I hear a lot from readers who preface things with “ordinarily, I would have never chosen this book,” which of course delights me that I broke through with them but also frustrates me because I wonder how many readers I’m missing. In the end, all I can do is write the best book I can. What happens in the marketplace is another beast entirely.

7. What is your family’s favorite story to tell on you?

Oh, there are a couple. Probably the funniest is the one where I’m 3 years old, and my mom and I have just moved to Texas to be with her new husband, who doesn’t know me very well yet. We were living in an apartment in Euless, and Charles, my stepdad, calls me in for dinner. I tear into the house and say, “What are we having?” He looks down at me, scrunches his face, and says, “Liver and onions.” I start hopping around. “Woohoo! My favorite!”

I don’t remember this, but that’s the story. I was a weird kid.

8. What gives you the most pleasure in writing?

Just the act of writing itself. Long before book contracts or marketing strategies or sales or worrying about reviews, there’s you and the paper (or the screen). It’s all about choosing the right framework, the right approach, the right word. It’s time spent in your own head. I love everything about the process, and all the vicissitudes that flow from it: the enthusiastic beginning, when you’ve got an idea you’re eager to explore; the murky middle, when you wonder how you’re possibly going to make it; the downward momentum toward the finish. God, it’s just the best.

9. What is the hardest thing about writing?

Everything else. Because writing is so intimate and personal, and because publishing and selling are so public and inscrutable, it’s hard to protect your sense of self from the vagaries of the marketplace and reviewers. I’ve really had to learn how to separate myself and my sense of worth from how a book actually does once it’s out. I think I’ve won that fight, though, and it’s saved my sanity.

I’m also challenged by the fact that I’m just not really a joiner, so the venues where other writers can tend to their self-esteem—things like literary festivals, etc.—don’t hold much appeal for me. Don’t get me wrong: I love talking with readers, but sitting around with a bunch of writers and talking about the business, sharing war stories, etc., just bores me.

10. What did it say about you in your high school yearbook?

Our yearbook wasn’t really structured that way. But if I take it off the shelf—and I just did—and look at it, I show up in all kinds of places: on the school newspaper staff, as the writer of some of the stories, in Who’s Who, the National Honor Society, the academic decathlon team. I was a kid who didn’t really have a crowd; I had friends across the school, from the student council to the auto shop guys. That’s been true in my life since, too. I’m incredibly blessed by the diversity of my friends.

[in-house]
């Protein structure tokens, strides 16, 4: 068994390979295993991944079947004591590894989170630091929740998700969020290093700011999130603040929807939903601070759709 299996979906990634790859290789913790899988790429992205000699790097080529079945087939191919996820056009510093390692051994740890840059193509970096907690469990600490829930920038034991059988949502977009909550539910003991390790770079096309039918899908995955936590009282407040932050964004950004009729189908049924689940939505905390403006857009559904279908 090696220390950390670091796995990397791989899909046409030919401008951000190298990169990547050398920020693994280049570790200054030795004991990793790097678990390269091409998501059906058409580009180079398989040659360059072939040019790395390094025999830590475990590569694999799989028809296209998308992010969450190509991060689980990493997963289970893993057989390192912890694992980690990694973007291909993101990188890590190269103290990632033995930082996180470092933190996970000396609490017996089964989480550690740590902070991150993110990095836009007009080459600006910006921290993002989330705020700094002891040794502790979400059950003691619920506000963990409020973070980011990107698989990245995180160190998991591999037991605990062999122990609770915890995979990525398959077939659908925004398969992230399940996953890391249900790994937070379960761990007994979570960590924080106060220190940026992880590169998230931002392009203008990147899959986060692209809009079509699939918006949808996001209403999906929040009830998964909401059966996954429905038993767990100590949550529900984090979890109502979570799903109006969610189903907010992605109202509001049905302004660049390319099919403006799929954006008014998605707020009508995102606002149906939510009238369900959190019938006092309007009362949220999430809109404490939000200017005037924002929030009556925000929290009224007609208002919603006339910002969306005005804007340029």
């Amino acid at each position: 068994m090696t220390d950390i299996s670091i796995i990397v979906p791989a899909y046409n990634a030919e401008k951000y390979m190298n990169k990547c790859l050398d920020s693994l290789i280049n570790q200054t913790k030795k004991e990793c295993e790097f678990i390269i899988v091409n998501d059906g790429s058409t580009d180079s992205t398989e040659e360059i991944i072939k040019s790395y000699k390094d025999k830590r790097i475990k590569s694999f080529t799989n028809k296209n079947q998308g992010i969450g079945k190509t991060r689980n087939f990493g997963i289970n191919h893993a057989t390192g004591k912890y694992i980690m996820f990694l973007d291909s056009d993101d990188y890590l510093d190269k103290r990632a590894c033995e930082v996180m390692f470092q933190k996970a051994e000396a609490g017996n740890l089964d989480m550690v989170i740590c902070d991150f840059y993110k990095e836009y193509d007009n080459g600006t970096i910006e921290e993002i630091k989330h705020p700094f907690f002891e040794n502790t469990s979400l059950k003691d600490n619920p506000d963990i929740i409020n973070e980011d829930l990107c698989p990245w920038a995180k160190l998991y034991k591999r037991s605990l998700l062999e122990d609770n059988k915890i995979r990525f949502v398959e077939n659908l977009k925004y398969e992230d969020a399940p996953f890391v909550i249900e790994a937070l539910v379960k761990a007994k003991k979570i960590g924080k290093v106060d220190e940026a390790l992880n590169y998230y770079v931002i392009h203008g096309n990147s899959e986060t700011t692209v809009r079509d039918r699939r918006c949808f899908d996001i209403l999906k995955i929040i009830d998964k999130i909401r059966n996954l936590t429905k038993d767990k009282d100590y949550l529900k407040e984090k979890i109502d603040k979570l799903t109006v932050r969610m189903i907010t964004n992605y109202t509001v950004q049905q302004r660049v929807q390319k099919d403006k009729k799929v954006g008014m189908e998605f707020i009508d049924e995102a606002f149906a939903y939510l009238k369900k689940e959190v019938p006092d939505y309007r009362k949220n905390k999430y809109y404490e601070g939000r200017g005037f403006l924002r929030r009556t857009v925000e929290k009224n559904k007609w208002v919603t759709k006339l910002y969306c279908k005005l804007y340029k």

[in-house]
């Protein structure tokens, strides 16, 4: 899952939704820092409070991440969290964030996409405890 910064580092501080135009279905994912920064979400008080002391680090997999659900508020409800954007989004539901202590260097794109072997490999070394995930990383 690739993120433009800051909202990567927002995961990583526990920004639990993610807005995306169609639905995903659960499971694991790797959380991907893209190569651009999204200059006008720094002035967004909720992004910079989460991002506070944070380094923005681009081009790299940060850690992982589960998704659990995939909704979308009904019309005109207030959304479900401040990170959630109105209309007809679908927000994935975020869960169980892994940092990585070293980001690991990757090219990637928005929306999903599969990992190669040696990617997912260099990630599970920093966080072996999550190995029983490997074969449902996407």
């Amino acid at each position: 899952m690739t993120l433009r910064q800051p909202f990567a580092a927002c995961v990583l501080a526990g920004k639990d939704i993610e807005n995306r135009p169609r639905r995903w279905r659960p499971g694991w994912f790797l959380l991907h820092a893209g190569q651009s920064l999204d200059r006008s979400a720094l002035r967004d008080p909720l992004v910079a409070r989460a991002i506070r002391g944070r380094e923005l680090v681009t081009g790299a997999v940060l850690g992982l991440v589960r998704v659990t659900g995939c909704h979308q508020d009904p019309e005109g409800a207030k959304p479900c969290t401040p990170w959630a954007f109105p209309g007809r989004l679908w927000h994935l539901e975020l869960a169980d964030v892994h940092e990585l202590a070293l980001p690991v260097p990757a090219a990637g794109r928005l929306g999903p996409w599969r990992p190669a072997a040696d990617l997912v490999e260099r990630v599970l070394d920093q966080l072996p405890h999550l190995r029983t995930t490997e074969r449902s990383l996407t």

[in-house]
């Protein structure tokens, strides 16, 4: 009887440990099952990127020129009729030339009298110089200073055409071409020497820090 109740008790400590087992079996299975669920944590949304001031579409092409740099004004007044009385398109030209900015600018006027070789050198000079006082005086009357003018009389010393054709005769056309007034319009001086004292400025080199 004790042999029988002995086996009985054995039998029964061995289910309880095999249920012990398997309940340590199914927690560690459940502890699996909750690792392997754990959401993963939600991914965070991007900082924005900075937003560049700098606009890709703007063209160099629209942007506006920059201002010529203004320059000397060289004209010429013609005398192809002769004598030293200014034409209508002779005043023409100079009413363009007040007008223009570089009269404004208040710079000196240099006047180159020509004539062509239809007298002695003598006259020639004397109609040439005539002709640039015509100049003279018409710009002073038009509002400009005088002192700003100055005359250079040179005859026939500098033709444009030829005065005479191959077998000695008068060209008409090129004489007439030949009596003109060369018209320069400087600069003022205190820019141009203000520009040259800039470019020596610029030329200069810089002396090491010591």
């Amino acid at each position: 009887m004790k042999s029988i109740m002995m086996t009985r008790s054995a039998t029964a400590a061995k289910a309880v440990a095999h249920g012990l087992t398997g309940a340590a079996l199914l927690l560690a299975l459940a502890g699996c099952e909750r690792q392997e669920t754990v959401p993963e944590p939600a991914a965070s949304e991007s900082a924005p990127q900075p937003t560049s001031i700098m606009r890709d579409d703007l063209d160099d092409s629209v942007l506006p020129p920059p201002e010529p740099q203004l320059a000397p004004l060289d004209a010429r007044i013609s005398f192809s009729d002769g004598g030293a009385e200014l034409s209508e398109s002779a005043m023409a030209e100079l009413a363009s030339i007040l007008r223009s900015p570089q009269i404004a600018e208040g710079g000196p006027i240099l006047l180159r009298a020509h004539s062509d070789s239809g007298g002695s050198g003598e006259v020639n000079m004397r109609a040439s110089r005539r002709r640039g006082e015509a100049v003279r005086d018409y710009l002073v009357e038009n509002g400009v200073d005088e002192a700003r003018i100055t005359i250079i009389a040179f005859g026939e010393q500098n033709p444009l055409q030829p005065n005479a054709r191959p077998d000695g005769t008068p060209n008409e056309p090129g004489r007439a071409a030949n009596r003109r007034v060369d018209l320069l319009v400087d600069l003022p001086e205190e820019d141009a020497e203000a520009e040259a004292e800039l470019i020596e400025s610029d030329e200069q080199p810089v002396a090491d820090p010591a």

11. Do you have a pet?

I have two dachshunds, Bodie and Zula. I co-parent them with my ex-wife. Seriously. Every day, Monday through Friday, I drive over to her place, load the dogs into my car, and bring them home with me. At the end of the day, they go back to her. It works. And the cooperation has made us much better exes than we ever were married people.

12. What is the most interesting job you ever had?

The summer after I graduated from high school (1988), I went to work for my dad in the eastern Colorado oilfields. It was total grunt work, setting up cathodic protection for oil pumps. A lot of trenching and digging and filling in holes. I learned how to change the transmission on a Ditch Witch. You’d be surprised how little that comes up these days. And I worked with this horrible epoxy that took forever to scrub away if it accidentally got on your hands. I’m 47 years old; my hands are 92.

But here’s why it’s interesting: Because there are millions of people who do jobs like that, and nobody really knows anything about it. It’s just the kind of job that keeps America moving. I gained a deep appreciation for hard work—and memories of being out there, the sun beating down on me all day, kept me in proper perspective when my phony-baloney office job seemed overbearing.

~ ~ ~ ~ ~ ~ ~ ~

Buy Edward Unspooled HERE 

Visit Craig at his WEBSITE * his FACEBOOK Page * and follow him on TWITTER

Lancaster lives in Billings, Montana, with his wife, bestselling author Elisa Lorello